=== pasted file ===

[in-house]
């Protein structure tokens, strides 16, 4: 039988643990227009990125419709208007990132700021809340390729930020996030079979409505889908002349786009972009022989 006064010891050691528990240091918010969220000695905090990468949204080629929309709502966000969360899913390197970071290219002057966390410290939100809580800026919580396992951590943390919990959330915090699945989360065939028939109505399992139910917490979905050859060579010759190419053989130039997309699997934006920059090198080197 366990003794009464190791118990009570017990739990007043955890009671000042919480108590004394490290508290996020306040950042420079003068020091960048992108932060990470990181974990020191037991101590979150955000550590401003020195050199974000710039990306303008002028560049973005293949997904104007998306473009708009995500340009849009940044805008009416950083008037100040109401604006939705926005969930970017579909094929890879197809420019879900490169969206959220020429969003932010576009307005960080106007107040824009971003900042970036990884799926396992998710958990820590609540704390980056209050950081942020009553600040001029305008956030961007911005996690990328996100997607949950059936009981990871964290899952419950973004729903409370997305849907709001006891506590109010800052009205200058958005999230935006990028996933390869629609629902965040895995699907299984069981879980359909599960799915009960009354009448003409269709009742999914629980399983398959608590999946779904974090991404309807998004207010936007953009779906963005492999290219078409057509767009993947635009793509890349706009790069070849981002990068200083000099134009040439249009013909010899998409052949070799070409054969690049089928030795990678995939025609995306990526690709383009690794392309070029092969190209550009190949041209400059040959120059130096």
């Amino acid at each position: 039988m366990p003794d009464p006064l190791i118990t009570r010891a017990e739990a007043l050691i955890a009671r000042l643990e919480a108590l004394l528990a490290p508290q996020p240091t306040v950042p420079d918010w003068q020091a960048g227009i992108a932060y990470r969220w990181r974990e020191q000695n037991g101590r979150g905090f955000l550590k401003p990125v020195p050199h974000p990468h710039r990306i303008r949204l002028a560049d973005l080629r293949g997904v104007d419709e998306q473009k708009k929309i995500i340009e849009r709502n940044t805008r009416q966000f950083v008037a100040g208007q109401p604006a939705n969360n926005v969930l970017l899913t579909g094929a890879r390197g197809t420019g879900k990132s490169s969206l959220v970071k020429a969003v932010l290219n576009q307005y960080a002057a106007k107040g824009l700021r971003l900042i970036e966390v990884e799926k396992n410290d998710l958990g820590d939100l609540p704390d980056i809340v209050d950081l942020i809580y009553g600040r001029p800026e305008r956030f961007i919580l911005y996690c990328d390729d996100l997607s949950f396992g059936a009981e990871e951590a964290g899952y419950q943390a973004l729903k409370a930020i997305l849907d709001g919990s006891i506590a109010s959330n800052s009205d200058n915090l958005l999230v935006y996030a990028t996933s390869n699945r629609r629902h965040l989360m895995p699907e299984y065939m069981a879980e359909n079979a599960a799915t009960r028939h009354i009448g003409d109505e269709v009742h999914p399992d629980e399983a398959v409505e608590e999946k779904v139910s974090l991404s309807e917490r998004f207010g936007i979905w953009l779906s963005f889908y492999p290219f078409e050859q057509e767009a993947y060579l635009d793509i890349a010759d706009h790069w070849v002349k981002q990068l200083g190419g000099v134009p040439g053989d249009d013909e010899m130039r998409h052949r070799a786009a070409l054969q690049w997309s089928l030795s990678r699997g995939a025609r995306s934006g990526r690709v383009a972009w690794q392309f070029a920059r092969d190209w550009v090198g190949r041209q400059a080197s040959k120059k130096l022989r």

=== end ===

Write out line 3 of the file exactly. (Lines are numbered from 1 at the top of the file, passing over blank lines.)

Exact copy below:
């Amino acid at each position: 039988m366990p003794d009464p006064l190791i118990t009570r010891a017990e739990a007043l050691i955890a009671r000042l643990e919480a108590l004394l528990a490290p508290q996020p240091t306040v950042p420079d918010w003068q020091a960048g227009i992108a932060y990470r969220w990181r974990e020191q000695n037991g101590r979150g905090f955000l550590k401003p990125v020195p050199h974000p990468h710039r990306i303008r949204l002028a560049d973005l080629r293949g997904v104007d419709e998306q473009k708009k929309i995500i340009e849009r709502n940044t805008r009416q966000f950083v008037a100040g208007q109401p604006a939705n969360n926005v969930l970017l899913t579909g094929a890879r390197g197809t420019g879900k990132s490169s969206l959220v970071k020429a969003v932010l290219n576009q307005y960080a002057a106007k107040g824009l700021r971003l900042i970036e966390v990884e799926k396992n410290d998710l958990g820590d939100l609540p704390d980056i809340v209050d950081l942020i809580y009553g600040r001029p800026e305008r956030f961007i919580l911005y996690c990328d390729d996100l997607s949950f396992g059936a009981e990871e951590a964290g899952y419950q943390a973004l729903k409370a930020i997305l849907d709001g919990s006891i506590a109010s959330n800052s009205d200058n915090l958005l999230v935006y996030a990028t996933s390869n699945r629609r629902h965040l989360m895995p699907e299984y065939m069981a879980e359909n079979a599960a799915t009960r028939h009354i009448g003409d109505e269709v009742h999914p399992d629980e399983a398959v409505e608590e999946k779904v139910s974090l991404s309807e917490r998004f207010g936007i979905w953009l779906s963005f889908y492999p290219f078409e050859q057509e767009a993947y060579l635009d793509i890349a010759d706009h790069w070849v002349k981002q990068l200083g190419g000099v134009p040439g053989d249009d013909e010899m130039r998409h052949r070799a786009a070409l054969q690049w997309s089928l030795s990678r699997g995939a025609r995306s934006g990526r690709v383009a972009w690794q392309f070029a920059r092969d190209w550009v090198g190949r041209q400059a080197s040959k120059k130096l022989r």